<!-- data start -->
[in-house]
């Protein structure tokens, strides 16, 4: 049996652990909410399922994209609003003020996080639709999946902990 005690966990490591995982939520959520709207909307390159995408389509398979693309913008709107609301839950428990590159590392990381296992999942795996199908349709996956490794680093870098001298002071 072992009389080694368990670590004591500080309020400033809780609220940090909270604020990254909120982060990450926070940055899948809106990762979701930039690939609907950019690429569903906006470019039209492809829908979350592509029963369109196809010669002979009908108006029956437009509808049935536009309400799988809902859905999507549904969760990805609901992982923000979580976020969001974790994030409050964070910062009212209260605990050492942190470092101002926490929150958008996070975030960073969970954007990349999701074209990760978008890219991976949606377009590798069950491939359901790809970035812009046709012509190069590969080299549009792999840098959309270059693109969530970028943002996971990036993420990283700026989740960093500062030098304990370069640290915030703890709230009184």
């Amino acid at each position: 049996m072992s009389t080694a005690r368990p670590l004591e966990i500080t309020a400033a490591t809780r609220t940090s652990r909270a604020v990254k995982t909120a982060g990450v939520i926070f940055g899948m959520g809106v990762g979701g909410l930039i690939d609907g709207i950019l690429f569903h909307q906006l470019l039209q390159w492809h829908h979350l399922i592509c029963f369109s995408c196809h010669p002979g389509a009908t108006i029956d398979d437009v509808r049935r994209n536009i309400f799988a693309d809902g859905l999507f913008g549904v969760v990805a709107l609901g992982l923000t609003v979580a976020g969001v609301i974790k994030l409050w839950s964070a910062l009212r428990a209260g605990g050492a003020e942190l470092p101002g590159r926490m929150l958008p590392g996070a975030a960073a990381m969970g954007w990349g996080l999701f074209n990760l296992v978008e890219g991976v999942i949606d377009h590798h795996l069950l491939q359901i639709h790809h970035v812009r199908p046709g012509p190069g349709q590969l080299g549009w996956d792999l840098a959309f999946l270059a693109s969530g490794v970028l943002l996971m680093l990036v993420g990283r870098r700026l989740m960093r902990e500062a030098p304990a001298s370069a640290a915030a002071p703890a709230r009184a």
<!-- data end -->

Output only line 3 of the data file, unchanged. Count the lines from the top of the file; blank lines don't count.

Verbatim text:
């Amino acid at each position: 049996m072992s009389t080694a005690r368990p670590l004591e966990i500080t309020a400033a490591t809780r609220t940090s652990r909270a604020v990254k995982t909120a982060g990450v939520i926070f940055g899948m959520g809106v990762g979701g909410l930039i690939d609907g709207i950019l690429f569903h909307q906006l470019l039209q390159w492809h829908h979350l399922i592509c029963f369109s995408c196809h010669p002979g389509a009908t108006i029956d398979d437009v509808r049935r994209n536009i309400f799988a693309d809902g859905l999507f913008g549904v969760v990805a709107l609901g992982l923000t609003v979580a976020g969001v609301i974790k994030l409050w839950s964070a910062l009212r428990a209260g605990g050492a003020e942190l470092p101002g590159r926490m929150l958008p590392g996070a975030a960073a990381m969970g954007w990349g996080l999701f074209n990760l296992v978008e890219g991976v999942i949606d377009h590798h795996l069950l491939q359901i639709h790809h970035v812009r199908p046709g012509p190069g349709q590969l080299g549009w996956d792999l840098a959309f999946l270059a693109s969530g490794v970028l943002l996971m680093l990036v993420g990283r870098r700026l989740m960093r902990e500062a030098p304990a001298s370069a640290a915030a002071p703890a709230r009184a």